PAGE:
On January 6, 2022, the United States Patent and Trademark Office (USPTO) announced a Deferred Subject Eligibility Response Pilot Program (the “DSMER Program”). We offer you a brief overview of this program.
Currently, the USPTO applies a “compact prosecution approach” in examining patent applications. Under this approach, an examiner will identify all applicable grounds for objection and rejection in each Office action. A candidate is required to respond to all such objections and rejections in one response. A response that does not meet this requirement may be considered “not fully compliant” and be rejected by the USPTO.
The DSMER program allows an applicant to delay responding to one or more Subject Eligibility Rejections (SMEs) under 35 USC § 101 until final disposition of the application, or withdrawal or cancellation of all other non-EMS releases. For example, to respond to a non-final action by the Office that raised a dismissal under 35 USC §101 (an SME dismissal) and a dismissal under 35 USC §102 (a non-SME dismissal) , the applicant can choose to process only the §102 rejection and postpone the processing of the §101 rejection.
Eligibility and participation
A patent application must meet the following criteria to be eligible for the DSMER program:
(a) the application is an original non-provisional utility application or the national step of an international application;
(b) the application does not claim the benefit of the earlier filing date of an earlier non-provisional application;
(c) the request has not been advanced out of turn; and
(d) the Office’s first substantive action includes both SME and non-SME rejections.
Under conditions (a) and (b), a continuation/divisional application will not be eligible for the DSMER Program since it claims priority over another non-provisional application (its parent application). On the other hand, an application at the national stage which claims the priority of an international application (i.e. a PCT application) or an application which claims the priority of a provisional application is eligible.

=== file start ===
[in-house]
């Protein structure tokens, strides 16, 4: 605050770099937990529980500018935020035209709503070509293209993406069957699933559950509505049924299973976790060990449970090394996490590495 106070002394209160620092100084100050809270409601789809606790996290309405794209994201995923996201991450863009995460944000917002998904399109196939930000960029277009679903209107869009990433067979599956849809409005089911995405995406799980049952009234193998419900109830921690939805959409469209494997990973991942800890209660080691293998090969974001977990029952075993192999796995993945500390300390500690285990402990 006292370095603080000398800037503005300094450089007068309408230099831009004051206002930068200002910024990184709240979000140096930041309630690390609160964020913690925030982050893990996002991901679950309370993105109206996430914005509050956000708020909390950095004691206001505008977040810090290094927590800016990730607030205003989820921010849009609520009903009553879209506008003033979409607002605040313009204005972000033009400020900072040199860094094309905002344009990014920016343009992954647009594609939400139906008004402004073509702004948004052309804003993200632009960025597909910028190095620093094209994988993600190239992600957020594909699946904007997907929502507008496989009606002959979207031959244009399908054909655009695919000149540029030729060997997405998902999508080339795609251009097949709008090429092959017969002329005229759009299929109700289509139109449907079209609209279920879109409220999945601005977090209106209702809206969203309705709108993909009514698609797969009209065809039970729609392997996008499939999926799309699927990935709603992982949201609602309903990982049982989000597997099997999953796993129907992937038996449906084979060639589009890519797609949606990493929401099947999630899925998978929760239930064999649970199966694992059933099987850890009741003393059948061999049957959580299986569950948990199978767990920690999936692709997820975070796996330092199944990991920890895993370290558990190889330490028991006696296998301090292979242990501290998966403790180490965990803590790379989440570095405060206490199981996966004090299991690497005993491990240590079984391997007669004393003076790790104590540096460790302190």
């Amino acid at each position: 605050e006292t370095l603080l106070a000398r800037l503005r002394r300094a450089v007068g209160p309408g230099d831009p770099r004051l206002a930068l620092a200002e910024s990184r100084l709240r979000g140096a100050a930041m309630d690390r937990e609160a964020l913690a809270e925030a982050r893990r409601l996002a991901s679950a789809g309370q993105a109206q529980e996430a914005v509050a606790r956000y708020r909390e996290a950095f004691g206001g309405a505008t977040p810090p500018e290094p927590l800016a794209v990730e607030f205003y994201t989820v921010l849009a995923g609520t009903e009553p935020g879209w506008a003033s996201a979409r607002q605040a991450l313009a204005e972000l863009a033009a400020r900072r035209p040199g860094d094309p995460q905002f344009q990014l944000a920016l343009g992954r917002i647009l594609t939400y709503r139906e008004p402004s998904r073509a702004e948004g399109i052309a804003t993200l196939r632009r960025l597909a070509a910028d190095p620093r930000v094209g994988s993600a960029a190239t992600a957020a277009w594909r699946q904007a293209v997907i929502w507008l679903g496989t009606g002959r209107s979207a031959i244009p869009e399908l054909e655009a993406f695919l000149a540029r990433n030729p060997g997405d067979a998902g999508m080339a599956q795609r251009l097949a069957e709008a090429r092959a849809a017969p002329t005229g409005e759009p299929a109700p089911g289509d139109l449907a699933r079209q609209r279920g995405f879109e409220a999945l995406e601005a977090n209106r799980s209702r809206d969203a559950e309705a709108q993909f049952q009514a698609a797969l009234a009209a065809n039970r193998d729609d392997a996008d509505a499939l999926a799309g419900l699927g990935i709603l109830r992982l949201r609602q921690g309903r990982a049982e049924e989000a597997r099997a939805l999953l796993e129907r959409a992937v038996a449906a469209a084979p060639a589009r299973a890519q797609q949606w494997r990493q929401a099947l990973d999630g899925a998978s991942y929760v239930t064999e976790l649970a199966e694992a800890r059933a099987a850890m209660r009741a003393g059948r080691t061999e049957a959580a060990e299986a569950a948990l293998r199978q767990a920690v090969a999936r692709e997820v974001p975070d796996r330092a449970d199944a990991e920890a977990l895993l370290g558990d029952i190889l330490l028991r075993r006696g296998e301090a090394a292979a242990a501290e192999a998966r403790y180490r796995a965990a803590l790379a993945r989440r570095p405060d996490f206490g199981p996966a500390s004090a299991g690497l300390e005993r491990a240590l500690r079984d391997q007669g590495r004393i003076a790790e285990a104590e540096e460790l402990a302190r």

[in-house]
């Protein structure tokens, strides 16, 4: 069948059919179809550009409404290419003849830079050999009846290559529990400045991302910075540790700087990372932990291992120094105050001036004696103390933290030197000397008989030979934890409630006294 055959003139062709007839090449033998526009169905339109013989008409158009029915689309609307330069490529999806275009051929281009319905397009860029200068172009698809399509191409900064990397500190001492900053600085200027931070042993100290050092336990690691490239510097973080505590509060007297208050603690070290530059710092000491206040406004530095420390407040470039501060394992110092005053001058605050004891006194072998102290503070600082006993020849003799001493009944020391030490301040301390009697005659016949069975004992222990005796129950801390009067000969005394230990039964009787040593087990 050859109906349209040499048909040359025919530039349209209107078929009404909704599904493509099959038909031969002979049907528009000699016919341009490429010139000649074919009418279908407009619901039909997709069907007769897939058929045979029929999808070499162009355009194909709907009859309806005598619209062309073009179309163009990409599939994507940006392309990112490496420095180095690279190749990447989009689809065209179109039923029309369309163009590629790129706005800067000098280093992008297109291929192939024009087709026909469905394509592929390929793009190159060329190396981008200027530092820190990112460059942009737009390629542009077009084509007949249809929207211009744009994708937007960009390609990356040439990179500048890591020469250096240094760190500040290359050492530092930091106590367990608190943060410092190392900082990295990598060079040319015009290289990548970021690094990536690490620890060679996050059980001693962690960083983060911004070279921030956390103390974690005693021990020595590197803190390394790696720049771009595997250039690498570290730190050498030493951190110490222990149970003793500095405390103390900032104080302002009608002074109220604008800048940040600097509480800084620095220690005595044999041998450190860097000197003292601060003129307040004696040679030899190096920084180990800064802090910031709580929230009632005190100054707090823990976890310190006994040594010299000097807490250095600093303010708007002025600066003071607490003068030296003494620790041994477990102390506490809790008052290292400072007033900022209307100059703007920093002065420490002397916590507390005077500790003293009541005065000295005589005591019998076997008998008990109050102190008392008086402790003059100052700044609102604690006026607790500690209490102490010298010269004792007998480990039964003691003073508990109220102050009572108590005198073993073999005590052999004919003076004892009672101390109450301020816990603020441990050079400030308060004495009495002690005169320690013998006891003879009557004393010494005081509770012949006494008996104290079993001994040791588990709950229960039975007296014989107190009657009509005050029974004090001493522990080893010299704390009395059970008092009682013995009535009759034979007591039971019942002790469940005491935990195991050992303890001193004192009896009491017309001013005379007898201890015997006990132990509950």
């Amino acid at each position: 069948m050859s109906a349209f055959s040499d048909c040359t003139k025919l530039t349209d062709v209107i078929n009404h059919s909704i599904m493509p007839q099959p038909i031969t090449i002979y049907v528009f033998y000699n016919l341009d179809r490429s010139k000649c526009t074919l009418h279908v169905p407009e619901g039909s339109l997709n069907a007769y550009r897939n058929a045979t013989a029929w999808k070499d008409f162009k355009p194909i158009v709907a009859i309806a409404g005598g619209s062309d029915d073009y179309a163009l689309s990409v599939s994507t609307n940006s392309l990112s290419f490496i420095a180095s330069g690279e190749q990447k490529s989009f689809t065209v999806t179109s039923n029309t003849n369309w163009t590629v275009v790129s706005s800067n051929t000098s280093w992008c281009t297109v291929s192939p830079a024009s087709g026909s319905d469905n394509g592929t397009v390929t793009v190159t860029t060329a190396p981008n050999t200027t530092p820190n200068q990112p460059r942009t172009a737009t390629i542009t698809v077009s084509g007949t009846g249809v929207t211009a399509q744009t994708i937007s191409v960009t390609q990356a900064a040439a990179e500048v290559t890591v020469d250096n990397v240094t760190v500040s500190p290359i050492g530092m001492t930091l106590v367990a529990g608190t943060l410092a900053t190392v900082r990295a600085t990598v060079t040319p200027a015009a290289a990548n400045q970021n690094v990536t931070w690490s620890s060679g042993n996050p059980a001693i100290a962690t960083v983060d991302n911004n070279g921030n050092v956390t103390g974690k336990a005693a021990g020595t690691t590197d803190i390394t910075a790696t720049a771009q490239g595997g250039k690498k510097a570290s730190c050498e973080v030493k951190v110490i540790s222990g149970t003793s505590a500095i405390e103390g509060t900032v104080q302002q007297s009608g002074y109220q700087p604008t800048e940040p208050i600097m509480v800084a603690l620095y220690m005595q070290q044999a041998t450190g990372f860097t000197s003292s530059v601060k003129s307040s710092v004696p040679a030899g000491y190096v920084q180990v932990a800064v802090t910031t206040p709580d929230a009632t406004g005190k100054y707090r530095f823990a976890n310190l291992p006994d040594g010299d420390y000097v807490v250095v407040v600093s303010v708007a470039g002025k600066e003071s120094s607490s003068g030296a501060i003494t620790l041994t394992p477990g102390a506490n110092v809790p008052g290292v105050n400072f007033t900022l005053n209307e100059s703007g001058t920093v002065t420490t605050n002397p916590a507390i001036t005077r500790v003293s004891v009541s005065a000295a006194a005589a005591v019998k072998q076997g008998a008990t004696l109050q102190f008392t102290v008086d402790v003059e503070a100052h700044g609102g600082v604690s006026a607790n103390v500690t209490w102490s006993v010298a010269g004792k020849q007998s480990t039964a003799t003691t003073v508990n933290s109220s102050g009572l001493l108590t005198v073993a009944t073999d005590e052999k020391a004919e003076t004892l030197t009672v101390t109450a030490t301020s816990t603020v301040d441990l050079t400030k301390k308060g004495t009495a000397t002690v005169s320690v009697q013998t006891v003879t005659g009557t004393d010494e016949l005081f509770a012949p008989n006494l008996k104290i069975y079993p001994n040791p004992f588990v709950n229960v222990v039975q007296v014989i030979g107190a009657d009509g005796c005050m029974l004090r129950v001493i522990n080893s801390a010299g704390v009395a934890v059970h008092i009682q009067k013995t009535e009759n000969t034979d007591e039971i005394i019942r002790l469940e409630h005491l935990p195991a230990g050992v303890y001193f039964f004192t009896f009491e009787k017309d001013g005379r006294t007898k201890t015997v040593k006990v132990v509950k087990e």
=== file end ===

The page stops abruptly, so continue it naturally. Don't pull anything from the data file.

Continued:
Under condition (c), an application that is granted special status for expedited processing, such as under Track One or Patent Prosecution Highway (PPH), is not eligible for the DSMER program.
Per condition (d), the DSMER program is only open to applications governed by the SME requirements (the requirements of 35 USC §101). Factory applications and design applications are excluded as they are not governed by SMB requirements.
At present, participation in the DSMER program is by invitation only. If an application meets the eligibility criteria, the applicant may receive an invitation to participate. The invitation will be included in the Office’s first decision on the merits. A candidate who receives an invitation can choose to accept or decline the invitation. An applicant who accepts the invitation must file an application form PTO/SB/456 together with a prompt response to the Board’s first decision on the merits to indicate acceptance.
Duration of the DSMER program
The DSMER program is scheduled to run from February 1, 2022 to July 30, 2022. During this period, applicants from eligible applications may receive invitations to participate in the DSMER program.
Under the DSMER programme, if a non-final Office action involves both SME and non-SME rejections, the applicant can only respond to non-SME rejections. Even if the SME questions are deferred, the examiner will still consider whether a candidate’s response to the non-SME rejections overcomes the SME rejections. The problems of SMEs can be solved while satisfying the requirements of non-SMEs (in fact this is often the case). This improves prosecution efficiency, helps plaintiffs save time and money, and also keeps case histories clean. However, if PME issues are not resolved after reviewing the applicant’s response, the reviewer may issue a Final Bureau Action whether or not a non-SME rejection remains. In this scenario, the applicant loses a chance to respond to the rejection of the EMS at the non-final stage of Office action and has to deal with it at the final stage of Office action. Additionally, since non-SME issues and SME issues are dealt with sequentially rather than concurrently, the total duration of prosecutions for these claims may be extended.
Copyright © 2022, Sheppard Mullin Richter & Hampton LLP.National Law Review, Volume XII, Number 24